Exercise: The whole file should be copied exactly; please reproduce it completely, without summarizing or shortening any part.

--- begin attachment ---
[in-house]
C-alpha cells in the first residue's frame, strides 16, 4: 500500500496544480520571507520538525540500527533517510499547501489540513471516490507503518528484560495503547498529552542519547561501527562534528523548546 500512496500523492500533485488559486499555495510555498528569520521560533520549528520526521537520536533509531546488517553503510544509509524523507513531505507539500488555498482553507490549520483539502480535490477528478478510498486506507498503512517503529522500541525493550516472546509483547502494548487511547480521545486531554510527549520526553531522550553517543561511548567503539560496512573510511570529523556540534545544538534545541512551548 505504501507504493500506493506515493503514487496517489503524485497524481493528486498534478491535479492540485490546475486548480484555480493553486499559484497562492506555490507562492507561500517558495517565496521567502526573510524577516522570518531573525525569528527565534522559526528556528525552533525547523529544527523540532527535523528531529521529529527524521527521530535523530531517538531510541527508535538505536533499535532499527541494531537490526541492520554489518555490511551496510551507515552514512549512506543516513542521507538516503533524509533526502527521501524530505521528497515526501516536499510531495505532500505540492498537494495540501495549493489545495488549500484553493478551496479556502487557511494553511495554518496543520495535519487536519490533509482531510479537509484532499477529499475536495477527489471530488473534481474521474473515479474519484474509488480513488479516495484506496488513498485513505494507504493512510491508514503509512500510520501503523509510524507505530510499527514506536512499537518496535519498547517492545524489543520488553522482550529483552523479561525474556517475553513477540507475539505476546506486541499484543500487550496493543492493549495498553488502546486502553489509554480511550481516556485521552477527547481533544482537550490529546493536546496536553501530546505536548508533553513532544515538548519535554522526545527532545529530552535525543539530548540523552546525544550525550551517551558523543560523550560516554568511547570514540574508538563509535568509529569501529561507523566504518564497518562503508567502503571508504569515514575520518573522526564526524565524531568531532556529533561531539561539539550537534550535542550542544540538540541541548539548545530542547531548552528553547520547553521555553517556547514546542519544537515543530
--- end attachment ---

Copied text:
[in-house]
C-alpha cells in the first residue's frame, strides 16, 4: 500500500496544480520571507520538525540500527533517510499547501489540513471516490507503518528484560495503547498529552542519547561501527562534528523548546 500512496500523492500533485488559486499555495510555498528569520521560533520549528520526521537520536533509531546488517553503510544509509524523507513531505507539500488555498482553507490549520483539502480535490477528478478510498486506507498503512517503529522500541525493550516472546509483547502494548487511547480521545486531554510527549520526553531522550553517543561511548567503539560496512573510511570529523556540534545544538534545541512551548 505504501507504493500506493506515493503514487496517489503524485497524481493528486498534478491535479492540485490546475486548480484555480493553486499559484497562492506555490507562492507561500517558495517565496521567502526573510524577516522570518531573525525569528527565534522559526528556528525552533525547523529544527523540532527535523528531529521529529527524521527521530535523530531517538531510541527508535538505536533499535532499527541494531537490526541492520554489518555490511551496510551507515552514512549512506543516513542521507538516503533524509533526502527521501524530505521528497515526501516536499510531495505532500505540492498537494495540501495549493489545495488549500484553493478551496479556502487557511494553511495554518496543520495535519487536519490533509482531510479537509484532499477529499475536495477527489471530488473534481474521474473515479474519484474509488480513488479516495484506496488513498485513505494507504493512510491508514503509512500510520501503523509510524507505530510499527514506536512499537518496535519498547517492545524489543520488553522482550529483552523479561525474556517475553513477540507475539505476546506486541499484543500487550496493543492493549495498553488502546486502553489509554480511550481516556485521552477527547481533544482537550490529546493536546496536553501530546505536548508533553513532544515538548519535554522526545527532545529530552535525543539530548540523552546525544550525550551517551558523543560523550560516554568511547570514540574508538563509535568509529569501529561507523566504518564497518562503508567502503571508504569515514575520518573522526564526524565524531568531532556529533561531539561539539550537534550535542550542544540538540541541548539548545530542547531548552528553547520547553521555553517556547514546542519544537515543530